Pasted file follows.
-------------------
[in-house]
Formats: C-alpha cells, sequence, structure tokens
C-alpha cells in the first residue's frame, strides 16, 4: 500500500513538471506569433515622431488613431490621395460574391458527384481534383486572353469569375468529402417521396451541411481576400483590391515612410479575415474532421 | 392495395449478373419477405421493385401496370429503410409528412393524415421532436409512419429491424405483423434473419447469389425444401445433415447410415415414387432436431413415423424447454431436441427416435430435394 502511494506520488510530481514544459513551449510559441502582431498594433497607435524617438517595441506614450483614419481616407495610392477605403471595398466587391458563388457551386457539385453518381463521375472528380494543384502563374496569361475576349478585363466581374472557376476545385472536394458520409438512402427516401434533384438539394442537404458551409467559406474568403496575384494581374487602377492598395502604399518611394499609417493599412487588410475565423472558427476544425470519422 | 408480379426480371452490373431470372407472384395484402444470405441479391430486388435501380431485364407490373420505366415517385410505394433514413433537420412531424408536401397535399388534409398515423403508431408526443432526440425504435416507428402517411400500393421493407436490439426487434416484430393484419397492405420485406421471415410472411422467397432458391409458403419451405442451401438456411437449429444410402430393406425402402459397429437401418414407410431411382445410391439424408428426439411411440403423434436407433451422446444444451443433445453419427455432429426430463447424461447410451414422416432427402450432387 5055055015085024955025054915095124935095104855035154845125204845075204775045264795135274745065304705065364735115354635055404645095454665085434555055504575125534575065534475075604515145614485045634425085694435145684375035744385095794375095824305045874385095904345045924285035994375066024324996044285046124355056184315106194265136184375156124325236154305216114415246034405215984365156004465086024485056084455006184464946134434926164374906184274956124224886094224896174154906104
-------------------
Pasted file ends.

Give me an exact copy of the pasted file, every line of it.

[in-house]
Formats: C-alpha cells, sequence, structure tokens
C-alpha cells in the first residue's frame, strides 16, 4: 500500500513538471506569433515622431488613431490621395460574391458527384481534383486572353469569375468529402417521396451541411481576400483590391515612410479575415474532421 | 392495395449478373419477405421493385401496370429503410409528412393524415421532436409512419429491424405483423434473419447469389425444401445433415447410415415414387432436431413415423424447454431436441427416435430435394 502511494506520488510530481514544459513551449510559441502582431498594433497607435524617438517595441506614450483614419481616407495610392477605403471595398466587391458563388457551386457539385453518381463521375472528380494543384502563374496569361475576349478585363466581374472557376476545385472536394458520409438512402427516401434533384438539394442537404458551409467559406474568403496575384494581374487602377492598395502604399518611394499609417493599412487588410475565423472558427476544425470519422 | 408480379426480371452490373431470372407472384395484402444470405441479391430486388435501380431485364407490373420505366415517385410505394433514413433537420412531424408536401397535399388534409398515423403508431408526443432526440425504435416507428402517411400500393421493407436490439426487434416484430393484419397492405420485406421471415410472411422467397432458391409458403419451405442451401438456411437449429444410402430393406425402402459397429437401418414407410431411382445410391439424408428426439411411440403423434436407433451422446444444451443433445453419427455432429426430463447424461447410451414422416432427402450432387 5055055015085024955025054915095124935095104855035154845125204845075204775045264795135274745065304705065364735115354635055404645095454665085434555055504575125534575065534475075604515145614485045634425085694435145684375035744385095794375095824305045874385095904345045924285035994375066024324996044285046124355056184315106194265136184375156124325236154305216114415246034405215984365156004465086024485056084455006184464946134434926164374906184274956124224886094224896174154906104